Politics, USA

My problem with the Trump resistance

I do not like Donald Trump. I don’t like him as a president, and I don’t like him as a person. Since January 20th, hardly a day has passed where I haven’t found myself shaking my head in disbelief that this incompetent, ill-tempered buffoon has conned his way into the oval office. He is a bully and an embarrassment, and I desperately hope that the odd makers are on to something when they suggest that the chances of him making it through a four-year term aren’t all that great.

I support efforts to resist the Trump presidency, be they marches, emails to lawmakers, or the media fighting back. But as a bonafide anti-Trumper, I have got to say that a lot of the resistance that I have seen towards Trump’s presidency, policies, and the people who support him/them, has left me shaking my head as well. Trump deserves to be criticized and discredited, but much of it has gone awry, and I worry that if that aspect of the resistance is allowed to go unchecked by those who are a part of it, it will do more to empower a Trump presidency than it will to resist it.

Exhibit A: the Hitler comparisons. Donald Trump is a lot of things, but he is not Adolf Hitler. He is not even close, and anyone who says otherwise does a disservice to whatever point that they are trying to make. Trump may have authoritarian tendencies, but he is not genocidal, and when you make a Hitler comparison, genocide is what comes to mind. There are reasons for labeling Donald Trump as a wanna-be fascist—his vanity, his hostility towards the press, his affinity for executive orders, etc. But when you go straight to the top shelf and reach for the Hitler, it immediately makes me want to stop taking you seriously.

Donald Trump is far more fraudulent than any of the organizations he labels as “fake news” or “failing,” but the Hitler comparisons and other stuff like it prove that he does not have a monopoly on fact-free phenomena. Career trolls of the left like Tommy Lahren, Steven Crowder, and Milo Yiannopoulos, may have some ideological views that I vehemently disagree with, but I am almost ashamed to say that, in a lot of their criticisms of the political left, I find them to be spot on. That is much more of an indictment of some voices on the left than an appraisal of the work of Lahren and Co., but the fact that a liberal hippie like myself is finding any legitimacy in the YouTube clips of far-right provocateurs says a lot about the level of absurdity that has crept into liberal discourse.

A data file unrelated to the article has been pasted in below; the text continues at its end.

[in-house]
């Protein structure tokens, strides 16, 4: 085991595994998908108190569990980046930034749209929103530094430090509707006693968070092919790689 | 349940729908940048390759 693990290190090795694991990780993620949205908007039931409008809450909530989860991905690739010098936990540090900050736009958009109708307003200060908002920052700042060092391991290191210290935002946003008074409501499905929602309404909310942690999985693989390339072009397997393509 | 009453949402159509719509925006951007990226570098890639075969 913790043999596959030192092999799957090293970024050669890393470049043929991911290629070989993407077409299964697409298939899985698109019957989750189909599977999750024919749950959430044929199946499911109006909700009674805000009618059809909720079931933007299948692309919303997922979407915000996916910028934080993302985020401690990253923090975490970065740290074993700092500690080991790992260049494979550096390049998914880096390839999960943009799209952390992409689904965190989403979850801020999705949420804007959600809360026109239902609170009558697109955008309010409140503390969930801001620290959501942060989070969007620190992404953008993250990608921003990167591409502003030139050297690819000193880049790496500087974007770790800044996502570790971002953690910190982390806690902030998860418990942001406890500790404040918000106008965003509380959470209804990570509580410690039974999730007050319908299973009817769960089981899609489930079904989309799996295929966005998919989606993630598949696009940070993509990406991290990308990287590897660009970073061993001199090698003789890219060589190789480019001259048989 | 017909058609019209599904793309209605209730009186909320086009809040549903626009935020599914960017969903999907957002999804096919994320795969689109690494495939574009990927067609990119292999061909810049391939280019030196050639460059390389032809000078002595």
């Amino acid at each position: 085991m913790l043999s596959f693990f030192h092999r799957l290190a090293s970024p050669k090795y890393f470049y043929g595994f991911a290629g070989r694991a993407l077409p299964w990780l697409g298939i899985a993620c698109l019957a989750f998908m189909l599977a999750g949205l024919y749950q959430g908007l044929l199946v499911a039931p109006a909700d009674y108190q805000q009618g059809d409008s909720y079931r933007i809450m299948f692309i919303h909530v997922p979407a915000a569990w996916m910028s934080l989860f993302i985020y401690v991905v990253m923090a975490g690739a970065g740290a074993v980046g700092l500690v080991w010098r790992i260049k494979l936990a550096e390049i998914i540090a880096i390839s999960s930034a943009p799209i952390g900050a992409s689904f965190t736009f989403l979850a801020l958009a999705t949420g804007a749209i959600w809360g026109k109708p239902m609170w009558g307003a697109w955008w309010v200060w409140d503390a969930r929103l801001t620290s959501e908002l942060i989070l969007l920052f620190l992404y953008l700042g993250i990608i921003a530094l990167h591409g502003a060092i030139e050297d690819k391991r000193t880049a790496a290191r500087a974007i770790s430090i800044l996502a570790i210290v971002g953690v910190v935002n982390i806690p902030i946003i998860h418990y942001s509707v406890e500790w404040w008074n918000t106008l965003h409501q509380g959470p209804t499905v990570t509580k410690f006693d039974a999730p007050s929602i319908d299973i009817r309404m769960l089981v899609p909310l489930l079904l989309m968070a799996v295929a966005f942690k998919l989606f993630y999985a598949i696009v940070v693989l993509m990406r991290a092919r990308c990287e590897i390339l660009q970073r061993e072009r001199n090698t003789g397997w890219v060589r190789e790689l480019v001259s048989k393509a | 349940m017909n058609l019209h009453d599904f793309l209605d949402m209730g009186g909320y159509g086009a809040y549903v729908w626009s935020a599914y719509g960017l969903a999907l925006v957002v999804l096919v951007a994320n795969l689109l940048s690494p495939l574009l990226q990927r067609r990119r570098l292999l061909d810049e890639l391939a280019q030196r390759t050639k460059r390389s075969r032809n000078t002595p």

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Exhibit B: the “Muslim” ban. I do not put the word “Muslim” in quotations to suggest a misnomer, but I do think it is more complicated than many liberals pretend. While the seven countries listed on the ban are indeed Muslim majority countries, I think it is fair for Trump and his supporters to point out that there are also 40-plus Muslim majority countries in the world that are not included in this action. What is more, it is easy to understand why one might be concerned about these seven particular countries—six of whom are hosting chaotic and destabilizing civil wars, and the other being recognized as one of the world’s foremost sponsors of international terrorism.

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But even if it’s not a “Muslim” ban, I’m still opposed it. I think that the United States has a responsibility to help resettle some of the world’s most unfortunate people, and I think that Trump’s misguided attempt to prevent international terrorists from breeching our borders probably does more to undermine our battle against Islamic extremism than it does to support it. That said, I am still hesitant to ally myself with those on the left whose eagerness to label Trump as the racist Islamophobe that he may indeed be, leads them into making gross oversimplifications regarding the complicated issues at hand.